HST 141                                                                                                                                                                      Dr. Kerns


The Unfinished Nation: Chapter 1 The Meeting of Cultures


Chapter 1 Main Themes:


  1. The colonization of the Americas represented a collision of European and Native American cultures that had been developing along completely different lines for thousands of years.


  1. A variety of ambitions and impulses moved individuals and nations to colonize the New World, including long-standing demographic and economic changes, religious tensions wrought by the Protestant Reformation, and international rivalries among the European powers.


  1. The collision of cultures in North America yielded many biological and cultural exchanges that remade both the Old and New Worlds.


  1. The varied motives of the colonizers and their experiences prior to immigrating worked to shape their attitudes toward Native American cultures and helped determine the sociopolitical arrangements in the new colonies.


  1. Other than in New Mexico and what would become the American Southwest, North American native peoples were relatively unaffected by European colonization until the arrival of the English, French, and Dutch in the seventeenth century.



A thorough study of Chapter 1 should enable the student to understand:


  • The history of Native Americans before the arrival of Europeans to the New World.


  • The varied societies, populations, and cultures of Native Americans at the time of Christopher Columbus.


  • The economic, demographic, and political changes in Western Europe that spurred colonization of new lands.


  • The rise of the Spanish Empire, from Christopher Columbus to the age of "conquistadores."


  • The evolution of the Spanish Empire's treatment of Native American peoples.


  • The biological and cultural exchanges between the New and Old Worlds, including the diseases and crops brought from Europe.


  • The African cultures from which black slaves were taken, and the early development of the African slave trade.


  • The economic and religious motives propelling English colonization of the New World.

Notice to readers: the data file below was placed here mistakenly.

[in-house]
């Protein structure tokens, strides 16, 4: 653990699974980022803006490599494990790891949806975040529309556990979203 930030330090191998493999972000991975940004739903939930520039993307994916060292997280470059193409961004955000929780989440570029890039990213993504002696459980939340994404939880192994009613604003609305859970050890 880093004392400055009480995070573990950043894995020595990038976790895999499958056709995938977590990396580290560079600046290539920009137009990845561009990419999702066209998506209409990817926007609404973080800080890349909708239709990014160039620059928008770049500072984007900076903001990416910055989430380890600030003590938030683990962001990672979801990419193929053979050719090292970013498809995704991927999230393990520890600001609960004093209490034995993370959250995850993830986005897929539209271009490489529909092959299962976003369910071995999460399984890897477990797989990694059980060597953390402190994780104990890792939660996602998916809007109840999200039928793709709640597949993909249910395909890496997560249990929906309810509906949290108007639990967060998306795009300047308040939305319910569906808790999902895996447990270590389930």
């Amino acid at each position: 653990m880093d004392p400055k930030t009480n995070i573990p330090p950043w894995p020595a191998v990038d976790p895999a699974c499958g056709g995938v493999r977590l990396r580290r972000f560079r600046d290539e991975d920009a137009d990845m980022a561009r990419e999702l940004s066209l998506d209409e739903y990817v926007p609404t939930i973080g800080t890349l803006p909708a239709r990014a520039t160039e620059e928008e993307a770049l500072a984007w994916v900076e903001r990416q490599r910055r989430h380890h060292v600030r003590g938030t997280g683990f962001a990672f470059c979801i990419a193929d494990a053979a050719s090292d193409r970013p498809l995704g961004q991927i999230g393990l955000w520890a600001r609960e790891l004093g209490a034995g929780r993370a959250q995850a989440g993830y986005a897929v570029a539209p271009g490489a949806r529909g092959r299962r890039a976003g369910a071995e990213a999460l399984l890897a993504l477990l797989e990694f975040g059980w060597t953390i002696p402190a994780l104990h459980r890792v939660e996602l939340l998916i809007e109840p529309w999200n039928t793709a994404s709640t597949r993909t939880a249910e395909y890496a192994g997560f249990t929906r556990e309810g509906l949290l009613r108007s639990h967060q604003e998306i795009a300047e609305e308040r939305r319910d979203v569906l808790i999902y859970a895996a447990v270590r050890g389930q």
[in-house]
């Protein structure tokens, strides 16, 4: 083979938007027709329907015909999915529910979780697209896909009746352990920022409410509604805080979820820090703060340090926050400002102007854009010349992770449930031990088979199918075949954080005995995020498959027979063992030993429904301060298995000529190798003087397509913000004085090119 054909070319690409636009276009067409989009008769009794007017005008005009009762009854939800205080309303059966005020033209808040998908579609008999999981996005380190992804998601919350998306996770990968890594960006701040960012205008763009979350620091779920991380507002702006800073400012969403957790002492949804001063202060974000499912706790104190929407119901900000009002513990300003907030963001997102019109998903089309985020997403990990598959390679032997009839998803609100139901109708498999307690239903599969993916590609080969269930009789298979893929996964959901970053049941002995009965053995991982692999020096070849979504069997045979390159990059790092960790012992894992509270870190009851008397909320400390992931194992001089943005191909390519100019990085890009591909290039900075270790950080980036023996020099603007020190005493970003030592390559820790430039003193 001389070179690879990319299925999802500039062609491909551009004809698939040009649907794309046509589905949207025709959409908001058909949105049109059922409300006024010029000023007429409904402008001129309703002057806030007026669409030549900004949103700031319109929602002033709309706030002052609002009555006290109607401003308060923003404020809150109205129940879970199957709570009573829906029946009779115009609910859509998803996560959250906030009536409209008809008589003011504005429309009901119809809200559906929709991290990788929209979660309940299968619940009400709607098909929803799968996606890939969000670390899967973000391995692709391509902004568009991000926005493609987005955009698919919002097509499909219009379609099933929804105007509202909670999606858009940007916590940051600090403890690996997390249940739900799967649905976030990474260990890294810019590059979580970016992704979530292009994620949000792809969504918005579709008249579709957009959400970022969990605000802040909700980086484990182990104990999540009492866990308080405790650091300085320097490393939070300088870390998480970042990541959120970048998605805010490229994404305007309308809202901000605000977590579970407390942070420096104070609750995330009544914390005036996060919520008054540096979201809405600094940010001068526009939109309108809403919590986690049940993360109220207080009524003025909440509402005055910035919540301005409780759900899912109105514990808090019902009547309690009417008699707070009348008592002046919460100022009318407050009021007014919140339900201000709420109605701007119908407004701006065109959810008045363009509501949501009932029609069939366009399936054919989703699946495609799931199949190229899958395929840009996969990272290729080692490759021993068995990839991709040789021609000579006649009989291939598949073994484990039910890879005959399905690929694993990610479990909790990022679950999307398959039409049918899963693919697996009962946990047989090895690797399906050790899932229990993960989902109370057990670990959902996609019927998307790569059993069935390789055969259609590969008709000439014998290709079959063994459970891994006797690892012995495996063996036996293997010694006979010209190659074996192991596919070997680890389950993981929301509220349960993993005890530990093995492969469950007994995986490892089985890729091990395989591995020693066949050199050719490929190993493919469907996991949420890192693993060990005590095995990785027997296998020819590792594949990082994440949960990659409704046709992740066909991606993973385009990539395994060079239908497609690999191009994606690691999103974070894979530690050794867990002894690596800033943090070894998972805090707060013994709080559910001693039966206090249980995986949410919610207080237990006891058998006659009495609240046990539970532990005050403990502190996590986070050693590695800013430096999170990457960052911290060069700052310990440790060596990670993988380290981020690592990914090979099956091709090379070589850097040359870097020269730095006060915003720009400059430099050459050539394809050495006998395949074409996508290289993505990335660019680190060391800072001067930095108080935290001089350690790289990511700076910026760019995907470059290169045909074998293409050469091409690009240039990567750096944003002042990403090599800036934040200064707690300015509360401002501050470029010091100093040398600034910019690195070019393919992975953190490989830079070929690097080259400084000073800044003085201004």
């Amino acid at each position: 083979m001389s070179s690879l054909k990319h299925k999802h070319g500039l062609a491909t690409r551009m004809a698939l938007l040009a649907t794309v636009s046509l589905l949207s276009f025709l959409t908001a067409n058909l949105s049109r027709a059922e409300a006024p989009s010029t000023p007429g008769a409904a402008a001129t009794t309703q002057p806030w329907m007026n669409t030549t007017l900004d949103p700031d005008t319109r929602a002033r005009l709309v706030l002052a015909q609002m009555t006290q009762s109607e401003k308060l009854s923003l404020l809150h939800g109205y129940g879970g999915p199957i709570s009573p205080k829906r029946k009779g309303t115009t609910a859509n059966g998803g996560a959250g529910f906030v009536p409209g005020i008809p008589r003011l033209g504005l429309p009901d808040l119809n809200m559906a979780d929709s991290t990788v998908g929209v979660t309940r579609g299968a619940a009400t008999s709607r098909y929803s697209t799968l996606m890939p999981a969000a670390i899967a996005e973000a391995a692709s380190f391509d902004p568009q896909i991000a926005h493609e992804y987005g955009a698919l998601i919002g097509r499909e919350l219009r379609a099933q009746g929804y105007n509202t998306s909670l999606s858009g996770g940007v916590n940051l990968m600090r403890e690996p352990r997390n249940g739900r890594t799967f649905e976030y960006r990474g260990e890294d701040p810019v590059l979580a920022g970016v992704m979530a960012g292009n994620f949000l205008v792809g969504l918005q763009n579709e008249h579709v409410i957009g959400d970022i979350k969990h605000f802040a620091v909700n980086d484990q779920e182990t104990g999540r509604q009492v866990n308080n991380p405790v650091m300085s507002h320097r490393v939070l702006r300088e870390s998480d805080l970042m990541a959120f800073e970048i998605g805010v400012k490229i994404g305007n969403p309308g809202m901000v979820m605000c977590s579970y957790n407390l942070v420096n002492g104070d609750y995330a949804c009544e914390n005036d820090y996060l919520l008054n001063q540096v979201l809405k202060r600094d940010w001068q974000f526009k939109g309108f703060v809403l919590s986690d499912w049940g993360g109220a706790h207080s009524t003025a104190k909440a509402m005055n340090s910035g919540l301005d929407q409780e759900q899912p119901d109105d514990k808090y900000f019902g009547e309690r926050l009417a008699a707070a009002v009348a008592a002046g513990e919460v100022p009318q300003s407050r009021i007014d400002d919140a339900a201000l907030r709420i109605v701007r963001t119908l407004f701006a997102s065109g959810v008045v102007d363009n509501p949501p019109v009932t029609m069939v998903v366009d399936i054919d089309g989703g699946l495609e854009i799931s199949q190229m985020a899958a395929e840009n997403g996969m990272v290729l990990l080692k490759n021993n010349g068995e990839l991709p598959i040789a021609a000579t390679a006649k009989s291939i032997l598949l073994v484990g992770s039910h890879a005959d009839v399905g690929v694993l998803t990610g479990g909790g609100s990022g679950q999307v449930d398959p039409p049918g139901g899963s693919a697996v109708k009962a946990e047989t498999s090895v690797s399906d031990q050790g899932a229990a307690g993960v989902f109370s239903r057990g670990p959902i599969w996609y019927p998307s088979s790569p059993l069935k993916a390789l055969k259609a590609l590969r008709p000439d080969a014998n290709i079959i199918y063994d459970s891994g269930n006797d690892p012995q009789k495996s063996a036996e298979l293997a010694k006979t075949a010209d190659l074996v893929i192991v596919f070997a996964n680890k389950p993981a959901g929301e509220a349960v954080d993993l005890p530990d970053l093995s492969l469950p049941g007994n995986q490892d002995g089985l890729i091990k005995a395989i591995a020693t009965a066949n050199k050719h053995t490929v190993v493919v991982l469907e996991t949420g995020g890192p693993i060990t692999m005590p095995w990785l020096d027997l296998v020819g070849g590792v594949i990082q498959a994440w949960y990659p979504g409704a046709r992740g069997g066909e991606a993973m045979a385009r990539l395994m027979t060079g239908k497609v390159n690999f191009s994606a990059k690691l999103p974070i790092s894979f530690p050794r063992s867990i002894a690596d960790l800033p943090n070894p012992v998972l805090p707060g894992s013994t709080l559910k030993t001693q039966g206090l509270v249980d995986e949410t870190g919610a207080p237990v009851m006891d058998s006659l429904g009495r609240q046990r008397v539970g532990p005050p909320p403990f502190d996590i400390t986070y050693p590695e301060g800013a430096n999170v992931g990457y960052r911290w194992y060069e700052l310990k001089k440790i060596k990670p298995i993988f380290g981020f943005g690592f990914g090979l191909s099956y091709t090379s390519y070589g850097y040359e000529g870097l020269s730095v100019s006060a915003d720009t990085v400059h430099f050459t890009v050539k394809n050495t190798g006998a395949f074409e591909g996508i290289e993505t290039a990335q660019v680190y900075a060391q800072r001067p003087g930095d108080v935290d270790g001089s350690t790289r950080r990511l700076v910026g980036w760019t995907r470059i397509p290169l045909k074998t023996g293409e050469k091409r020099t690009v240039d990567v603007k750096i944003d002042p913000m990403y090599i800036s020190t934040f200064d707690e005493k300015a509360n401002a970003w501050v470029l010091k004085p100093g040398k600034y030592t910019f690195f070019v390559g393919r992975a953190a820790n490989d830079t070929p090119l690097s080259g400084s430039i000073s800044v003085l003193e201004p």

• The early experience of the French and Dutch in North America.


  • The first efforts of the English to establish a colony in the New World, the lessons they took from their experience in Ireland, and the reasons for their early failures.




Capitalism   An economic system based on the investment of resources (money, capital) in various enterprises in the hope of making a profit.


Conquistadores   Spanish for "conqueror." Conquistadores, such as Hernando Cortés and Francisco Pizarro, led military expeditions in the New World in order to claim lands and resources for Spain and to subjugate the Native American empires they encountered on their way.


Coureurs de Bois   Adventurous French trappers and fur traders who penetrated far into the North American wilderness and developed an extensive trade that became one of the underpinnings of the French colonial economy.


Demography   The statistical study of human populations, especially with reference to size, density, distribution, and vital statistics such as sex or family size. Using computers to store, sort, and retrieve the considerable data available to them, historians have conducted complex demographic studies and shed new light on social life in early America.


Encomiendas   The Spanish right to exact tribute and labor from Native Americans on large tracts of land, granted by Don Juan de Onate to favored Spaniards in what would become the American Southwest.


Feudalism   A political, social, and economic system that existed in Europe during the Middle Ages. Based on the ownership of land and the obligations of tenant to lord, feudalism tended to fragment power and authority. By the end of the fifteenth century, it was being replaced by centralized governments in nation-states, but aspects of the feudal system remained in parts of Europe for centuries.


High Church   The party within the Church of England that retained many of the Catholic ceremonies and practices that the Puritans opposed and wished to purge from the church.


Mercantilism   Economic philosophy popular in sixteenth and seventeenth century Europe which argued that one person or nation could grow rich only at the expense of another, and that a nation's economic health depended, therefore, on a "favorable balance of trade" (selling as much as possible to foreign lands while buying as little as possible from them.)


Mestizos   People of mixed Spanish and Native-American blood, who came to numerically dominate the colonies of the Spanish Empire.